National Counterterrorism Center (NCTC) that would borrow the joint, unified
command concept adopted in the 1980s by the American military in a civilian
agency, combining the joint intelligence function alongside the operations work.
The NCTC would build
on the existing Terrorist Threat Integration Center and would replace it and
other terrorism "fusion centers" within the government. The NCTC would become
the authoritative knowledge bank, bringing information to bear on common plans.
It should task collection requirements both inside and outside the United
The NCTC should
perform joint operational planning, assigning lead responsibilities to existing
agencies and letting them direct the actual
execution of the
Placed in the
Executive Office of the President, headed by a Senate confirmed official (with
rank equal to the deputy head of a cabinet department) who reports to the
National Intelligence Director, the NCTC would track implementation of plans. It
would be able to influence the leadership and the budgets of the
counterterrorism operating arms of the CIA, the FBI, and the departments of
Defense and Homeland Security.
The NCTC should not
be a policymaking body. Its operations and planning should follow the policy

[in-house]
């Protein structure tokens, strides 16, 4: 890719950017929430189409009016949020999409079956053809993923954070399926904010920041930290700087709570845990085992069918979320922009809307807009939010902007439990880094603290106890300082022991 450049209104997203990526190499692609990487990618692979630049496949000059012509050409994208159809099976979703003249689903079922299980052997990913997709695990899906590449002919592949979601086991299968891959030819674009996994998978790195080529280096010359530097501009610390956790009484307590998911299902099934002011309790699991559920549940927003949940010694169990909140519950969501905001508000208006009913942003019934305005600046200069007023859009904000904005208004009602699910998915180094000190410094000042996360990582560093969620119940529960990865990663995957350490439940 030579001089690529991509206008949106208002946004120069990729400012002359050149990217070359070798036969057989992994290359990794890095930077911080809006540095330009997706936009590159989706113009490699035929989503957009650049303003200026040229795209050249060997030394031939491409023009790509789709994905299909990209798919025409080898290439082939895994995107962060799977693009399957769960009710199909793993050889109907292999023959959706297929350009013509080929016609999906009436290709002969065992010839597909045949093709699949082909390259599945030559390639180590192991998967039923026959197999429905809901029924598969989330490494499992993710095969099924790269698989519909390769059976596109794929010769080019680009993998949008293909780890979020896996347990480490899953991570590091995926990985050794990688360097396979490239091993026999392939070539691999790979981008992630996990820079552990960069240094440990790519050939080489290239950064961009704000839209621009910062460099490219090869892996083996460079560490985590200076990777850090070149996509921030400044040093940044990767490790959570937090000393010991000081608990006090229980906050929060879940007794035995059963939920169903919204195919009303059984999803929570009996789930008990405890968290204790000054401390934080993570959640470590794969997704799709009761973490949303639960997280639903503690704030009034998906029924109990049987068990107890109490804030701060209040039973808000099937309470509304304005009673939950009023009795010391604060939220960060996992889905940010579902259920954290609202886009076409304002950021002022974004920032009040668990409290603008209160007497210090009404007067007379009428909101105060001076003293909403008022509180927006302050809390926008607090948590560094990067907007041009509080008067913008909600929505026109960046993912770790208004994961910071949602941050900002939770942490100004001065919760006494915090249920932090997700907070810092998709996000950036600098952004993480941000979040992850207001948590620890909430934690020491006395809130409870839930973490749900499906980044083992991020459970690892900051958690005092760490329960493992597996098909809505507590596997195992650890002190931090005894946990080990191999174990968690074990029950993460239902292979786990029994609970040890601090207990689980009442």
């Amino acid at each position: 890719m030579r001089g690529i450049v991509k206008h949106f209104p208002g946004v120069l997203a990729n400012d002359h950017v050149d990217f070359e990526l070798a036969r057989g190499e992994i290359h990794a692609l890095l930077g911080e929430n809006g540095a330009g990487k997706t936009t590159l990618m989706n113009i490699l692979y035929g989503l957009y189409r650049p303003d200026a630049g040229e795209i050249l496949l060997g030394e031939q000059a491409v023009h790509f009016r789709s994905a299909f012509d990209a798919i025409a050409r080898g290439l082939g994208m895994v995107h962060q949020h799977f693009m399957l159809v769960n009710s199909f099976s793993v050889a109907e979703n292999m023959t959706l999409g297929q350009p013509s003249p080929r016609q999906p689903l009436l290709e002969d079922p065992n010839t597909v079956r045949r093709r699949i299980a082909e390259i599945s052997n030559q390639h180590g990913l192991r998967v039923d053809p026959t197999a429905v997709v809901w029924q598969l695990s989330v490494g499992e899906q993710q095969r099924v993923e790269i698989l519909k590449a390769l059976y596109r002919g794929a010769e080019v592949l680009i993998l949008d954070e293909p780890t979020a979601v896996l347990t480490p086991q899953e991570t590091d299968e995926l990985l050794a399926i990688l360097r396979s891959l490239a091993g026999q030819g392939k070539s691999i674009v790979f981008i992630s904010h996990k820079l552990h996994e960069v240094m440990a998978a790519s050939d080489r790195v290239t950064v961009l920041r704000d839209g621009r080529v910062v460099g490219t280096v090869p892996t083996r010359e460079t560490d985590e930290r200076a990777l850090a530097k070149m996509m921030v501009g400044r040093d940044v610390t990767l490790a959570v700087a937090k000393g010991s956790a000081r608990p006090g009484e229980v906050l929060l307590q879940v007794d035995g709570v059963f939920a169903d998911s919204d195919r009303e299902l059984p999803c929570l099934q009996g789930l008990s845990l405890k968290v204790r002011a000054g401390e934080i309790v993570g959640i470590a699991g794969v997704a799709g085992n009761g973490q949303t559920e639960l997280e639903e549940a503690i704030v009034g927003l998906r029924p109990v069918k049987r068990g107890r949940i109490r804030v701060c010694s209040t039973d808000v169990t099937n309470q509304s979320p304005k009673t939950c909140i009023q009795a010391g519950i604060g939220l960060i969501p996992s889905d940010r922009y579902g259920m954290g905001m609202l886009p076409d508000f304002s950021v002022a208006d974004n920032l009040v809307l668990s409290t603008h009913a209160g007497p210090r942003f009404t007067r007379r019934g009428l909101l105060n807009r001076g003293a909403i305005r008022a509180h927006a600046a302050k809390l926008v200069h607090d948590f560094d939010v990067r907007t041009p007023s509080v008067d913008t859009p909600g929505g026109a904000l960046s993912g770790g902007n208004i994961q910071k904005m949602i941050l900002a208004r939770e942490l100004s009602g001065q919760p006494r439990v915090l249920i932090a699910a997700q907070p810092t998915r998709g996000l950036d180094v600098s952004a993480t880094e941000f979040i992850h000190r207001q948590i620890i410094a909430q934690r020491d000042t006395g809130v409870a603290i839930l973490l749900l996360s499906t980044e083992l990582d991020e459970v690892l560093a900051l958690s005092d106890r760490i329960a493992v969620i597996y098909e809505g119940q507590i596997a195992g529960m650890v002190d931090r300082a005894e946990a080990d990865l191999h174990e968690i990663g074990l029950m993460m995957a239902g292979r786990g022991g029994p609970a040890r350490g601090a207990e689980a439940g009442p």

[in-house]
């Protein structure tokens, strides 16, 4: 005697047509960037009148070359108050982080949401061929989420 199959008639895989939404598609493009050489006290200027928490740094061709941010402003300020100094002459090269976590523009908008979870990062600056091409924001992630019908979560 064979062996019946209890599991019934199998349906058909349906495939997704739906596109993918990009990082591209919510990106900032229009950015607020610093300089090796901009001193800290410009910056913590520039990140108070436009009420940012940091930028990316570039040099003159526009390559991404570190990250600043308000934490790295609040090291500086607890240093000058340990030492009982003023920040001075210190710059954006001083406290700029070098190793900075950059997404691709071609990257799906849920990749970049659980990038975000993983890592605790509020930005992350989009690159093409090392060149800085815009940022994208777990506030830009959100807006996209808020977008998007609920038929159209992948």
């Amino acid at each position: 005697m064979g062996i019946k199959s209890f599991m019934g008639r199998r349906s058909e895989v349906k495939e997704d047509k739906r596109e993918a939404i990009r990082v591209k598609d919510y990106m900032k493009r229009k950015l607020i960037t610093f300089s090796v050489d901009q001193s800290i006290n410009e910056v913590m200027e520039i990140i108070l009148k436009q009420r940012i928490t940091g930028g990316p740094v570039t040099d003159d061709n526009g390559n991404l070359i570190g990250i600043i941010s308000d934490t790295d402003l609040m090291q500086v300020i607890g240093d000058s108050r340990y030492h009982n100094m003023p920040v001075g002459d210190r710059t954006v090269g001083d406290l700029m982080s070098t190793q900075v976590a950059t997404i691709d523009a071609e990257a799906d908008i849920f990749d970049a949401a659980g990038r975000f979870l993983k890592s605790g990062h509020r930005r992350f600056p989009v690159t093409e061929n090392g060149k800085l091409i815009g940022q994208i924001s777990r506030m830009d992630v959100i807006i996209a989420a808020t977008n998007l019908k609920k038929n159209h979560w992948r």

direction of the president and the National Security Council.
Unity of Effort: A
National Intelligence Director
Since long before 9/11 -- and
continuing to this day -- the intelligence community is not organized well for
joint intelligence work. It does not employ common standards and practices in
reporting intelligence or in training experts overseas and at home. The
expensive national capabilities for collecting intelligence have divided
management. The structures are too complex and too secret.
The community's head
is the Director of Central Intelligence -- has at least three jobs: running the
CIA, coordinating a 15-agency confederation, and being the intelligence
analyst-in-chief to the president. No one person can do all these things.
A new National
Intelligence Director should be established with two main jobs: (1) to oversee